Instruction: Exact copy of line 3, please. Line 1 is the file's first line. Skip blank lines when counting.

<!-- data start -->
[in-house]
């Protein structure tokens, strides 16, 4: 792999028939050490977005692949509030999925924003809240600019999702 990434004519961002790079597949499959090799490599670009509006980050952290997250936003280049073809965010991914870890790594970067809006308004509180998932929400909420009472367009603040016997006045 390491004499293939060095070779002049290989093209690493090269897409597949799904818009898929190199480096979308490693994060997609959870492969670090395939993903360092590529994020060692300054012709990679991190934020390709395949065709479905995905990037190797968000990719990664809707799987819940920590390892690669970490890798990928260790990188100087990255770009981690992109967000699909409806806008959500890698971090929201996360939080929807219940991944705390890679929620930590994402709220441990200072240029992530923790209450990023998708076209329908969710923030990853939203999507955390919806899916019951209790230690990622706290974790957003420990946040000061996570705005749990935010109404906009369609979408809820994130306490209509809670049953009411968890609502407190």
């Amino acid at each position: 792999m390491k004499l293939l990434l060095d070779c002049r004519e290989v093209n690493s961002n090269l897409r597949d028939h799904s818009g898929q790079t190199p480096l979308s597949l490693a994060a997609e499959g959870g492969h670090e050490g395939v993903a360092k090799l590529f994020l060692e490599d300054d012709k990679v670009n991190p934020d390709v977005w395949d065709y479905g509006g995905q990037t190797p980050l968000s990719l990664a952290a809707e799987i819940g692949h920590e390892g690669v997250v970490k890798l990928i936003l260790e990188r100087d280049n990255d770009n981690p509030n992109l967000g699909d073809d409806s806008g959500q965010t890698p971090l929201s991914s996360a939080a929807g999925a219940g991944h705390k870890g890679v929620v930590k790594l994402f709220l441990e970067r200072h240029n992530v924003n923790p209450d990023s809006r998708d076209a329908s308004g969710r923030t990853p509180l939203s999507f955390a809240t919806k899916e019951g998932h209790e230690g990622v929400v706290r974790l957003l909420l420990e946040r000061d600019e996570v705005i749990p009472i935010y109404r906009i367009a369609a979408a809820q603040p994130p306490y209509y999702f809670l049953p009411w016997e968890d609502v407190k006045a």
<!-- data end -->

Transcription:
């Amino acid at each position: 792999m390491k004499l293939l990434l060095d070779c002049r004519e290989v093209n690493s961002n090269l897409r597949d028939h799904s818009g898929q790079t190199p480096l979308s597949l490693a994060a997609e499959g959870g492969h670090e050490g395939v993903a360092k090799l590529f994020l060692e490599d300054d012709k990679v670009n991190p934020d390709v977005w395949d065709y479905g509006g995905q990037t190797p980050l968000s990719l990664a952290a809707e799987i819940g692949h920590e390892g690669v997250v970490k890798l990928i936003l260790e990188r100087d280049n990255d770009n981690p509030n992109l967000g699909d073809d409806s806008g959500q965010t890698p971090l929201s991914s996360a939080a929807g999925a219940g991944h705390k870890g890679v929620v930590k790594l994402f709220l441990e970067r200072h240029n992530v924003n923790p209450d990023s809006r998708d076209a329908s308004g969710r923030t990853p509180l939203s999507f955390a809240t919806k899916e019951g998932h209790e230690g990622v929400v706290r974790l957003l909420l420990e946040r000061d600019e996570v705005i749990p009472i935010y109404r906009i367009a369609a979408a809820q603040p994130p306490y209509y999702f809670l049953p009411w016997e968890d609502v407190k006045a």